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A competition encouraging young people to create a face covering has been won by a design that allows deaf people to lip read.
Face coverings have become an unavoidable fact of life to help prevent the spread of Covid-19. They have been compulsory on public transport since June 15 and from July 24 will be required upon entering shops.
Lily Chapman’s winning entry in Southend YMCA’s Face It competition was chosen by a judging panel including historian and TV presenter, Amber Butchart.
Amber Butchart said:
“I really liked the idea of lip reading that Lily incorporated, it was cheerful and inclusive, so has an incredibly positive message.”
Southend YMCA has now teamed up with the National Deaf Children’s Society (NDCS) to raise awareness of the #keepitclear campaign, which advocates the widespread use of clear panels in face coverings to allow deaf people to lip read. Up to 11 million people in the UK are deaf or hard of hearing and rely on reading lips and facial expressions to communicate.
The NDCS and other UK deaf charities are encouraging people to make their own face mask with clear panels and send one to their local MP. They want the Government to manufacture clear face coverings for the NHS and adapt guidelines for the general public to highlight the struggles deaf people face in communicating when mouths are covered. You can find out more about the #keepitclear campaign and a guide to making your own clear face covering at https://www.ndcs.org.uk
Southend YMCA is showcasing all the entries in an online exhibition which will run throughout August and can be found at www.southendymca.org.uk/face-it.
Competition winner Lily, aged 11, from Southend said:
“This is a design for people with hearing difficulties … so that the person can see how the mouth is moving to enable them to understand what is being said.”
Lily received a £100 Love2shop vouchers and saw her winning face covering become reality. Local textile designer Patrick Moriarty of Paisley Power created the bespoke printed fabric of Lily’s design, which was then made into the finished face covering with a clear window around the mouth area.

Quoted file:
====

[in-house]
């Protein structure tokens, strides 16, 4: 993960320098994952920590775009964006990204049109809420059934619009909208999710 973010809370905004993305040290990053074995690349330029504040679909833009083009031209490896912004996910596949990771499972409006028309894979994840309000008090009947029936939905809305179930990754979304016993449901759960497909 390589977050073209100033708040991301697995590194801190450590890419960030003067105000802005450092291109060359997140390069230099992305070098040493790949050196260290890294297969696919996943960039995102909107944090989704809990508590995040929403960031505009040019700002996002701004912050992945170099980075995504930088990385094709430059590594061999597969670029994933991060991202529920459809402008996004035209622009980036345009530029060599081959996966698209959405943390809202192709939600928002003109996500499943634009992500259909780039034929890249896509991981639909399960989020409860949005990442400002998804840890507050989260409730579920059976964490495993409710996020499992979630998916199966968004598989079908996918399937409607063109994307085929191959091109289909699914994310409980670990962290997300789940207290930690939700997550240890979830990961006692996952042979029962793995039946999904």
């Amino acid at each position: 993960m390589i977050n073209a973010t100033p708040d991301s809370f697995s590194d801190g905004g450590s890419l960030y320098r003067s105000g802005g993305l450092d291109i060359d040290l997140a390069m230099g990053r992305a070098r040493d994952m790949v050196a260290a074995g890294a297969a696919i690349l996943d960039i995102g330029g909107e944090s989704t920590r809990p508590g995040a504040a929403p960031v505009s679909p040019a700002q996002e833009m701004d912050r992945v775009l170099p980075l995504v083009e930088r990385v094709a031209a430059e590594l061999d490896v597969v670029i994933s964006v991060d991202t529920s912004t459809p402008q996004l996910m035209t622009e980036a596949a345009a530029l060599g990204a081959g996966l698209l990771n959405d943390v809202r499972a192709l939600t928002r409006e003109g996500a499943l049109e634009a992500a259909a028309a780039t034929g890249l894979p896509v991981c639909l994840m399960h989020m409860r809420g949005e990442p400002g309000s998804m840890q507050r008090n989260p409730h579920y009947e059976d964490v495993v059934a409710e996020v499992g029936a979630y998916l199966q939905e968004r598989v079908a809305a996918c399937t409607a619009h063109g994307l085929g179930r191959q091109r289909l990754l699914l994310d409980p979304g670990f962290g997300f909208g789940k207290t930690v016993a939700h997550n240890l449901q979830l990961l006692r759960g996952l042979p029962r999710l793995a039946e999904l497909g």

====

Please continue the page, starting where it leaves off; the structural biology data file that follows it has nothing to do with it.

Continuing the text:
Syrie Cox, CEO of Southend YMCA said:
“The forthcoming exhibition captures young people’s concerns, passions and ideas – all with the aim of positively influencing their world. Lily’s thoughtful and practical winning design raises important issues relating to face coverings, deafness and lip-reading.”
The Face It competition was the brainchild of Lydia Kovacs, who has worked on music videos with stars such as Katy Perry and Little Mix and is currently volunteering with Southend YMCA.
Lydia Kovacs said:
“It was a very interesting design and it’s not something that a lot of people are doing … there are only a few people making those particular coverings”.
The competition was run as part of Find Your Voice (FYV), a wider initiative by Southend YMCA open to young people between the ages of 10 and 24-years-old.
FYV aims to provide young people with the platform they need to have their voices heard and develop practical skills that empower them to take a pro-active role and inspire positive change.
FYV is funded by the National Lottery Community Fund and runs online and on social media platforms. Along with listening to concerns and aspirations, the project has been structured to provide young people with the skills and resources they need to make a real difference to their community.
Image: Lily, wearing her winning design.